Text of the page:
• CIN290H: Art and Life: Historical Reflections in East Asian Cinema (Bo Ruochen, 2021)
  • FAH295H: Global Renaissance (Colin Murray, 2022)
  • FAH392H: South Asia, Colonialism, and the Visual Arts (Farrukh Rafiq, 2021)
  • FAH392H: Modern & Contemporary African and African Diasporic Art & Expressions of Self (Jessica Cook, 2022)
  • CIN301H: Cinema of AIDS/HIV (Roshaya Rodness, 2021). View equity statement in syllabus » 
  • CIN301H: How Independent Films Get Produced (Weijie Lai, 2020)
  • VCC392H: Visual Culture and Media Infrastructures (Mariam Karim, 2021)
  • FAH390H: Decolonizing Art History (Farrukh Rafiq, 2021)
  • VCC392H: Visual Politics and Power in Processes of Racialization and Resistance (Rochelle Safiyah, 2021)
  • VCC400H: Global Solidarity Movements (Nikolas Drosos, 2021)
  • VCC490H: Cultures of Exclusion and Cultures of Participation (Anil Narine, 2020)

Additional EDI Initiatives

Seeds of Change

To encourage faculty and “repeat” sessionals to seek out training or programming to diversify the curriculum, the DVS Seeds of Change program was established in 2020. 

Seeds of Change is an initiative to support innovative teaching methods that address racism in a variety of settings. Many types of pedagogical projects are eligible for seed funding, from designing new courses and creative assessments to reconfiguring existing ones. Priority is given to projects that actively confront racism either through the subject taught or method used, such as:

  • racism and white privilege in scholarship and theory;
  • BIPOC artists, filmmakers, critics, curators, theorists, or historians;
  • structural racism in various institutions;
  • decolonizing pedagogies and perspectives.

There have been two rounds of applications thus far (the third is in process), with proposals awarded for helping students network with Asian filmmakers on production processes, to decolonizing Art History and FAH101. The following courses have been supported by Seeds of Change:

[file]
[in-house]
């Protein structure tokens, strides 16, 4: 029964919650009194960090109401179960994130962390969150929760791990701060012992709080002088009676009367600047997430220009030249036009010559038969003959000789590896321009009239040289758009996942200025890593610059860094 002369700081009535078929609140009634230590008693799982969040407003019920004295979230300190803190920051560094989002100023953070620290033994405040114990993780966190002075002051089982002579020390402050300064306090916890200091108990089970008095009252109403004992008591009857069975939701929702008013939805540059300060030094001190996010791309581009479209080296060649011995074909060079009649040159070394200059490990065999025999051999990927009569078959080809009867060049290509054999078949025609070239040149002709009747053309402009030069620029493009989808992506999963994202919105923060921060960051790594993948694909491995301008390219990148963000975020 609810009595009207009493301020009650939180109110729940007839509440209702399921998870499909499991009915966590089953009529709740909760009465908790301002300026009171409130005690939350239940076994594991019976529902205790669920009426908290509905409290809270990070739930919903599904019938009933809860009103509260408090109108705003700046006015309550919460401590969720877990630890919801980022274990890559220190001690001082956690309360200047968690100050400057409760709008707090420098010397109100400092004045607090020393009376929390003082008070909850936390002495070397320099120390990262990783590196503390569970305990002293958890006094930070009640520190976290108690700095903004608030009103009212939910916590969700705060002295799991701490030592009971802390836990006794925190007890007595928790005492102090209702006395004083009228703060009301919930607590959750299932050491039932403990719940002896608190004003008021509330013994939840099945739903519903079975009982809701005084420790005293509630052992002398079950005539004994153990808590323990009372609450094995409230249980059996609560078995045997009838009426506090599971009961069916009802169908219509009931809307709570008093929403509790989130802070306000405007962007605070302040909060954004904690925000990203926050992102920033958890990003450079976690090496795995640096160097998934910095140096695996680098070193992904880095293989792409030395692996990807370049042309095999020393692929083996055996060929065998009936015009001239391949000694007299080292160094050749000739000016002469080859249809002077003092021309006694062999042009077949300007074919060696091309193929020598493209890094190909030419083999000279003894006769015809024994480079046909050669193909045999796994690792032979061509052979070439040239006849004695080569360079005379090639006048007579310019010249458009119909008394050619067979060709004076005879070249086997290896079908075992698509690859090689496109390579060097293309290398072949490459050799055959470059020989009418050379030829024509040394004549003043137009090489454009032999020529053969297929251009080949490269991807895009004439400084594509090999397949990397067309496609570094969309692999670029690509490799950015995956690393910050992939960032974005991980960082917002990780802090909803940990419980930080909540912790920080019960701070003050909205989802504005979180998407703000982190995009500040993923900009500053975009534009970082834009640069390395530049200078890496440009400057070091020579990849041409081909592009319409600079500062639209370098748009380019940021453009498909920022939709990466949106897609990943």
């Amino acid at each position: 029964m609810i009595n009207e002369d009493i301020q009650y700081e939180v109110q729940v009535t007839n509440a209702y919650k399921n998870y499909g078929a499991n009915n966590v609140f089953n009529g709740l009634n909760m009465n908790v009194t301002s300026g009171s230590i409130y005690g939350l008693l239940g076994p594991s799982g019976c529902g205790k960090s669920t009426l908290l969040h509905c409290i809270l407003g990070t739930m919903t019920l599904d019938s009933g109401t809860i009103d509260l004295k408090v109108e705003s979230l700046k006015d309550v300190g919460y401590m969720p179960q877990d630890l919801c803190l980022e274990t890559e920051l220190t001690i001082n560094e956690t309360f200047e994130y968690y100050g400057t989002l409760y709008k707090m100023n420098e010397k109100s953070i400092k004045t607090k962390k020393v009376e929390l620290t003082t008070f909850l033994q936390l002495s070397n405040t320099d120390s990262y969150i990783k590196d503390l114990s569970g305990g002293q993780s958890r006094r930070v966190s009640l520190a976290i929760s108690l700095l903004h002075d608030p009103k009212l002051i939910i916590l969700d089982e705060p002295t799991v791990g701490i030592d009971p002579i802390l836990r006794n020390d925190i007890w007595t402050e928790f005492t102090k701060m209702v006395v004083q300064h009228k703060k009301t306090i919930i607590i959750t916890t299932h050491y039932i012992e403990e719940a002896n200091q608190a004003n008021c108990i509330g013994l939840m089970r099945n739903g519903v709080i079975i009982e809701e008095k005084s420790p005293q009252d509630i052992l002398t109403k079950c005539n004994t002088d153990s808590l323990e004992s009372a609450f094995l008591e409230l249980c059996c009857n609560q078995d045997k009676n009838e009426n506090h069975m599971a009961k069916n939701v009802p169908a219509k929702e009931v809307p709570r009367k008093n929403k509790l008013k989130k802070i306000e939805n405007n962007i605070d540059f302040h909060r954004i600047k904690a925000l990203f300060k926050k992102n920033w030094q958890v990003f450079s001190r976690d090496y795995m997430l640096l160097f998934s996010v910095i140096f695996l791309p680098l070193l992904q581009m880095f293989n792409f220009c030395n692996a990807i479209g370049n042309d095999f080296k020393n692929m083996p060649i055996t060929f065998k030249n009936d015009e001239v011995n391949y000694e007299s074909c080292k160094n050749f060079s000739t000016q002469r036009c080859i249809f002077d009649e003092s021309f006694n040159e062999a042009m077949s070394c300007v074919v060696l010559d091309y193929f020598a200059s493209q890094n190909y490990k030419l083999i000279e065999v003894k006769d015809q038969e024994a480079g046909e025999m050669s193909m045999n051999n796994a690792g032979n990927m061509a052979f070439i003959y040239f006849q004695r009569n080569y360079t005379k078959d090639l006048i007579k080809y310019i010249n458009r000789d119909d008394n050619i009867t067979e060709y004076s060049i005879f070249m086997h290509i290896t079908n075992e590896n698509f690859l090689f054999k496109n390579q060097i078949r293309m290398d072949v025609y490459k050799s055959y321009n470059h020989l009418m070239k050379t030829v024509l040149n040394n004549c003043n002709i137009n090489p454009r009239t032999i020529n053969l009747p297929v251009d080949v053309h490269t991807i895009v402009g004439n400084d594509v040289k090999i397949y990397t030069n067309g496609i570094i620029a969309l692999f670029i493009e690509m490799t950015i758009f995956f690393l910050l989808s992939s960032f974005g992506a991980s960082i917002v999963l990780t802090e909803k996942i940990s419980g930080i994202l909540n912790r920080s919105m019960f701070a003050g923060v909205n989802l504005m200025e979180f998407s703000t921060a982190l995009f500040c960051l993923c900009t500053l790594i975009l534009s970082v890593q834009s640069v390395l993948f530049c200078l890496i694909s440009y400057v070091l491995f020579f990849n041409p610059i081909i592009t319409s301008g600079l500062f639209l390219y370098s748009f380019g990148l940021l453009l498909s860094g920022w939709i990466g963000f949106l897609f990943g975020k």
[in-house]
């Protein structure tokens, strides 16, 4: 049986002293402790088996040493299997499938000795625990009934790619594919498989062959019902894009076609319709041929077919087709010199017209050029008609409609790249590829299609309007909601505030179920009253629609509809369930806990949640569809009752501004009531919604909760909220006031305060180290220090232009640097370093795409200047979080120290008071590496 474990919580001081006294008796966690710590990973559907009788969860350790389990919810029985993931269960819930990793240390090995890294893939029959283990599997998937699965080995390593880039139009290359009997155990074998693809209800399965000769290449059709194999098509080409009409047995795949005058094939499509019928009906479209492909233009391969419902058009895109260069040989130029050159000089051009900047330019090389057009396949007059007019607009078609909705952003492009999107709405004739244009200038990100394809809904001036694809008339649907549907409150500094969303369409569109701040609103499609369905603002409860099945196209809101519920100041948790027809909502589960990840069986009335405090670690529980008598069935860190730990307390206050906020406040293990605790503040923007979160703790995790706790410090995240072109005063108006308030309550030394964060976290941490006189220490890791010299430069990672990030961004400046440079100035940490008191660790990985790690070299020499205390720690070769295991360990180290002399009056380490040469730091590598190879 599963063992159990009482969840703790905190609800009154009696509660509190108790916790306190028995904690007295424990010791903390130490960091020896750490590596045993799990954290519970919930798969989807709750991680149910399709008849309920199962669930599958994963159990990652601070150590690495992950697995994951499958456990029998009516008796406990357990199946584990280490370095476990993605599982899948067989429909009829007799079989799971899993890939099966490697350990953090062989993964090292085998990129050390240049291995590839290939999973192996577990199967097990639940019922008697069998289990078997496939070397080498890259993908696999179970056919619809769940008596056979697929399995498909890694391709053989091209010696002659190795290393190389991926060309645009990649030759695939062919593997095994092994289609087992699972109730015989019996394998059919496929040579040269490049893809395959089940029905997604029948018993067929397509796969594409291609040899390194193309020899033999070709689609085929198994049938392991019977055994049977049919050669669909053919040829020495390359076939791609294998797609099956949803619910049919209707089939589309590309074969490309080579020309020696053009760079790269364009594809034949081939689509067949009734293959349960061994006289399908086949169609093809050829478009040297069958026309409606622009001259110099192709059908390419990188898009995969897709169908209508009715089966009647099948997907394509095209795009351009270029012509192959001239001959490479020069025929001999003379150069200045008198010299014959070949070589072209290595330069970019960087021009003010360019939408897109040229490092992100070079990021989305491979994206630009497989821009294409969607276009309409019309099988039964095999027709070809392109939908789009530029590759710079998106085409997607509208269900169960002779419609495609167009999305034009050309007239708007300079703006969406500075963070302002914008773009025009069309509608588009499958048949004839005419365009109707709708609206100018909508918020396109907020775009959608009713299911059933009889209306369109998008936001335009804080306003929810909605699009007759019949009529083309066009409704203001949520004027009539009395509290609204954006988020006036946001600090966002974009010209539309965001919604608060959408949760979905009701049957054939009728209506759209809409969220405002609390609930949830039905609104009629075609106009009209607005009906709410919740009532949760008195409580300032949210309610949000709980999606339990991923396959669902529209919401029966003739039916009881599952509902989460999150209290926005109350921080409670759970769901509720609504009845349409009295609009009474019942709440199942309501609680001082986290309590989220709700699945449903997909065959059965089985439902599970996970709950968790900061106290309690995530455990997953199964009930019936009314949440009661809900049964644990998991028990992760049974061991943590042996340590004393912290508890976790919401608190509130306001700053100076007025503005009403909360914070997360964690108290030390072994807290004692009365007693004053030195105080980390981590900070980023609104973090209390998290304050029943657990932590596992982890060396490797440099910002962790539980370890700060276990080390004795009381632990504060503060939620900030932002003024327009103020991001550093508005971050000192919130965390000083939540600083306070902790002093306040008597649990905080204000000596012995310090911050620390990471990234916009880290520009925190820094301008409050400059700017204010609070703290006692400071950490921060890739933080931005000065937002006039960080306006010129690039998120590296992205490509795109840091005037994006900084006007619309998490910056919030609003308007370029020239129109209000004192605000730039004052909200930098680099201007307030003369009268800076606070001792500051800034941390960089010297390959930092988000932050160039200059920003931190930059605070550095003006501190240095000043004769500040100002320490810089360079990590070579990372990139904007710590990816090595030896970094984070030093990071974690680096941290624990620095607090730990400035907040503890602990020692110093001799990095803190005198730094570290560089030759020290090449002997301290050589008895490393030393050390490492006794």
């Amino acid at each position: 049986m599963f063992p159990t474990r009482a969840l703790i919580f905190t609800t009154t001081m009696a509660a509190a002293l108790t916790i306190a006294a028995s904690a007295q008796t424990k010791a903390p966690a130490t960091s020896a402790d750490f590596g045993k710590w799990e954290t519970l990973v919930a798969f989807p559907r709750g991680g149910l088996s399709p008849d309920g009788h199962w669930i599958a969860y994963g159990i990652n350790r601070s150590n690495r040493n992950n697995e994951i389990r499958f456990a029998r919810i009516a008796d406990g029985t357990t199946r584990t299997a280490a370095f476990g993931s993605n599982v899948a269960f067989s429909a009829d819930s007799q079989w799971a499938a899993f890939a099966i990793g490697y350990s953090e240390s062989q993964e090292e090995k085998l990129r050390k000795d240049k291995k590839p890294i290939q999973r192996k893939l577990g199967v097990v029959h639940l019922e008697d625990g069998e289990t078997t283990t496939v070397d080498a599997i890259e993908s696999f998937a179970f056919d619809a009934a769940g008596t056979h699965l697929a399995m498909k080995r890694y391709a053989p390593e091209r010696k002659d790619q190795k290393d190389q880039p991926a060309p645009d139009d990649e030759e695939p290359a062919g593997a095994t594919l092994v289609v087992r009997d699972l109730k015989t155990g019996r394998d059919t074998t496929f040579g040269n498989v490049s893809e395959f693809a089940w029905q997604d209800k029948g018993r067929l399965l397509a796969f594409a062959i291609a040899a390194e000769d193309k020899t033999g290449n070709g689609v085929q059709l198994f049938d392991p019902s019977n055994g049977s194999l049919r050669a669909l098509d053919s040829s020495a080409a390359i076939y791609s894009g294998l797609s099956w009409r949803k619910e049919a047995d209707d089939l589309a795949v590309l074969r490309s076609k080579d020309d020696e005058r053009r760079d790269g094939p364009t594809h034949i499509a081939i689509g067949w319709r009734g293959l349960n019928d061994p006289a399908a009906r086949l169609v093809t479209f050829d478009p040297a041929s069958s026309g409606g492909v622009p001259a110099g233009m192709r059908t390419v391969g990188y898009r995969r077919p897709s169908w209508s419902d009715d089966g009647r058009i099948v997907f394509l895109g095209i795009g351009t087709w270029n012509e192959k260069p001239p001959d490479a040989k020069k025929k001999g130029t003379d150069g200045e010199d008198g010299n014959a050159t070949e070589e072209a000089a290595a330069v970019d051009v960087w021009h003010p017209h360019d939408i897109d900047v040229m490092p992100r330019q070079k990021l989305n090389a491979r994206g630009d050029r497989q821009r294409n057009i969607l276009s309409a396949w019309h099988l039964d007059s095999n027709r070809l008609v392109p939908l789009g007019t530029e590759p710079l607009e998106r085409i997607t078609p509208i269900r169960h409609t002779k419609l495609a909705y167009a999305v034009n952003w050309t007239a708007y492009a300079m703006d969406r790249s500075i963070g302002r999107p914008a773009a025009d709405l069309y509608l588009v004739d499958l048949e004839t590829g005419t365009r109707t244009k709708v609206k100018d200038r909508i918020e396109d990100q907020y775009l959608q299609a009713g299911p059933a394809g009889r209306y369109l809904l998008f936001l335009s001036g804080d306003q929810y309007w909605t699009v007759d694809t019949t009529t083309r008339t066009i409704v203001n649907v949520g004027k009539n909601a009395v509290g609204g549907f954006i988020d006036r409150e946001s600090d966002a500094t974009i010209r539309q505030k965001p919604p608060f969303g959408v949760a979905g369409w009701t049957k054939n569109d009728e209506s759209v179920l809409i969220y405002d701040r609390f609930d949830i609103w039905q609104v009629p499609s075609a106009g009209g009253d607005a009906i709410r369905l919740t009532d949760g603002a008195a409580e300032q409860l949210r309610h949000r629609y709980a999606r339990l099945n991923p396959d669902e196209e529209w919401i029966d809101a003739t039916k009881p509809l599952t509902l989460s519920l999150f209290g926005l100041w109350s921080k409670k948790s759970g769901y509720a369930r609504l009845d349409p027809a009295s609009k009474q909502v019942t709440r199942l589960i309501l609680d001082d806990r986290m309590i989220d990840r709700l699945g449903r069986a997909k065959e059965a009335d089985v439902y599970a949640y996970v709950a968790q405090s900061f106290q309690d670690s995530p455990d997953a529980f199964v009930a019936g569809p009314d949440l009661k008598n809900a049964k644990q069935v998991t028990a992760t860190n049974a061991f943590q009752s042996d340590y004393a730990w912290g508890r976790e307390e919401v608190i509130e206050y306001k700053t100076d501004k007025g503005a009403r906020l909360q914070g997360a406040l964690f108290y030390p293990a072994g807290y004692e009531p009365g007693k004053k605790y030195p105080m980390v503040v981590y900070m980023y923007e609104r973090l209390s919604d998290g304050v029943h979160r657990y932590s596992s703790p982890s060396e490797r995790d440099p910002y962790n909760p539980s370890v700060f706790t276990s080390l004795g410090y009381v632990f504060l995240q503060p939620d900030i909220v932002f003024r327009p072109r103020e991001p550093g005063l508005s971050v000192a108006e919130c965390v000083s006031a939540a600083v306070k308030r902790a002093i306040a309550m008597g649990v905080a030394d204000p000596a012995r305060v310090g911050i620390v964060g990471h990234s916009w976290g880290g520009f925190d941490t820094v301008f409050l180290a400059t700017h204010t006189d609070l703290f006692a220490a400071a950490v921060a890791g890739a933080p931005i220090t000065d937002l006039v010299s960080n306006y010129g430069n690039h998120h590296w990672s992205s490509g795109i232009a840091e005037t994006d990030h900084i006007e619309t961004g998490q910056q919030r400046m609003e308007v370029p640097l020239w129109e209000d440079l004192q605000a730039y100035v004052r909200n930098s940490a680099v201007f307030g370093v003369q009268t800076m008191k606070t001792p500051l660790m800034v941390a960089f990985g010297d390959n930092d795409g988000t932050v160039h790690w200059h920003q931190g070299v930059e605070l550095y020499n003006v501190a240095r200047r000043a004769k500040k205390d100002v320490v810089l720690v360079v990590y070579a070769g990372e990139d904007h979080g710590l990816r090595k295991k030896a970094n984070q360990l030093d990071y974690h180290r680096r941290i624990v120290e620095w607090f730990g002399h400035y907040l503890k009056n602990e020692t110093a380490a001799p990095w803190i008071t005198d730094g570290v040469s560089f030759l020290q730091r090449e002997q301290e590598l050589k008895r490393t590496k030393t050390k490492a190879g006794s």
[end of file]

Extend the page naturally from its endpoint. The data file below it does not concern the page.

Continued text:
• CIN301H: How Independent Films Get Produced (Weijie Lai, 2020)
  • CIN301H: Making a Short Film (Weijie Lai, 2021)
  • FAH390H: Decolonizing Art History (Farrukh Rafiq, 2021)
  • FAH101H: Intro to Art History (Levy 2019-2021; Caskey 2022)
  • CIN400H: Decolonizing the Image in Third Cinema (Stoddard, 2021)

Student Recruitment (in Process)

DVS has collected the names and email addresses of art teachers in public schools in Ontario that have arts programming (not only arts' schools but those with Digital Arts SHSMs or other programs, such as Central Toronto Academy).

In addition, DVS has extended recruitment efforts to northern Ontario, contacting high schools in Sudbury and Thunder Bay, in hopes that this will further diversify their remarkably global student population.

Blackwood Gallery

The Blackwood’s public-facing research program and programming (both online and in person) are at the forefront of EDI efforts, with artists from around the world engaging in deeply considered debates and conversations on the salient issues of today.

Representative of the Blackwood’s initiatives are the recent Artists-in-Presidents: Transmissions to Power project and the current Unruly Archives, which is part of the Lighbox program on the UTM campus.